Periprocedural myocardial infarction (MI) was defined according to a modified version of the Valve Academic Research Consortium criteria (12) as described in the PARTNER trial protocol (1–4). Any of the following criteria met the definition of MI: 1) acute MI demonstrated by autopsy; 2) emergent percutaneous coronary intervention performed for acute ST-segment elevation myocardial infarction; 3) administration of thrombolytics for acute MI; 4) clinical periprocedural MI (up through 7 complete days post–index procedure) defined as follows:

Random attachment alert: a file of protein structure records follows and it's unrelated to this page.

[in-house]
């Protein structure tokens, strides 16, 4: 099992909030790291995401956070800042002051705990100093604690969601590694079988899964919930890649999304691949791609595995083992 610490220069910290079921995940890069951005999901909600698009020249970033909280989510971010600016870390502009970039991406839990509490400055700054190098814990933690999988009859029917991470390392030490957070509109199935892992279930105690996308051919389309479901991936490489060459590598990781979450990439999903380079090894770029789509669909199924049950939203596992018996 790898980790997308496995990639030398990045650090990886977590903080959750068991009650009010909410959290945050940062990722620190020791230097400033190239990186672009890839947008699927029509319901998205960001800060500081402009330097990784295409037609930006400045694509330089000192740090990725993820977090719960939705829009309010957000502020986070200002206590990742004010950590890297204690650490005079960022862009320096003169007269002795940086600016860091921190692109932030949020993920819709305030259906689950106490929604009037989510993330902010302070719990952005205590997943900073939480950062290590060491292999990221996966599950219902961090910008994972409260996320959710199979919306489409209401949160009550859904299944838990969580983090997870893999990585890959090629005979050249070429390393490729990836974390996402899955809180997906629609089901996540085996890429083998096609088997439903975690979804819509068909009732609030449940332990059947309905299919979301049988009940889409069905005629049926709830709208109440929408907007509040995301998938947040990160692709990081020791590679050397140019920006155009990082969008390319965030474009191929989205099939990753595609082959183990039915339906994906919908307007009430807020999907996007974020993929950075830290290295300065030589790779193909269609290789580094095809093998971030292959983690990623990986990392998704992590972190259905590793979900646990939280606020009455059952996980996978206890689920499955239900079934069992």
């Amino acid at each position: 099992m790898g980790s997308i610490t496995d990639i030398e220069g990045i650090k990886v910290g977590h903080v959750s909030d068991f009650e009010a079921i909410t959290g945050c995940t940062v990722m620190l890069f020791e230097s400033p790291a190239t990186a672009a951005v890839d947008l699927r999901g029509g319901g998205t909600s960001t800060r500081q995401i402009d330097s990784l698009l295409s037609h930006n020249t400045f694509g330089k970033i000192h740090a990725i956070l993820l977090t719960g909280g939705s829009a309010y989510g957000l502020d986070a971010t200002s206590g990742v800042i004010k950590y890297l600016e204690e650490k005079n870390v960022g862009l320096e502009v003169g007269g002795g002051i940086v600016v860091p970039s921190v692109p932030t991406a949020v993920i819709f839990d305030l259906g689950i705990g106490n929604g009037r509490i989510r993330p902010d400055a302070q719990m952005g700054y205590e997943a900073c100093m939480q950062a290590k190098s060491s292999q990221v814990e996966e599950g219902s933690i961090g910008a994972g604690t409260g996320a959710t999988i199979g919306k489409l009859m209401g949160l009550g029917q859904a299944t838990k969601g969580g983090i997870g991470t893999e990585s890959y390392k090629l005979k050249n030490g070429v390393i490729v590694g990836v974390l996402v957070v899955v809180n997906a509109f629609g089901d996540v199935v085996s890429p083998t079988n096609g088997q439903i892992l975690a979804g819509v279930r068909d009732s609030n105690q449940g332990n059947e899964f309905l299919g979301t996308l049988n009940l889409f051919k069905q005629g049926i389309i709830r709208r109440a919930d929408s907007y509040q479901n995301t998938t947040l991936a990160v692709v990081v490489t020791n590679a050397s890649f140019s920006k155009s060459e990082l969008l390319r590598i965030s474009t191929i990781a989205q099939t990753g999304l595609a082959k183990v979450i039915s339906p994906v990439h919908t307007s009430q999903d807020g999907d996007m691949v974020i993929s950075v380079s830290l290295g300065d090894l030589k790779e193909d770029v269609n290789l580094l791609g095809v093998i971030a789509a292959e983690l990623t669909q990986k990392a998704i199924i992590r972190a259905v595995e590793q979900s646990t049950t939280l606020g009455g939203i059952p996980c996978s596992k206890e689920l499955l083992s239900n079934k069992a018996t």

a. periprocedural Q-wave MI: development of new pathologic Q waves in 2 or more contiguous leads with elevation of CK-MB or CK (in absence of CK-MB data). New Q waves in the absence of symptoms or elevated markers were not considered an MI; and
b. periprocedural non–Q-wave MI: documented signs or symptoms of ischemia and/or new ischemic changes on electrocardiography and CK-MB elevation >10× the upper limit of normal. In the absence of CK-MB data, CK was used with the same >10× the upper limit of normal criteria.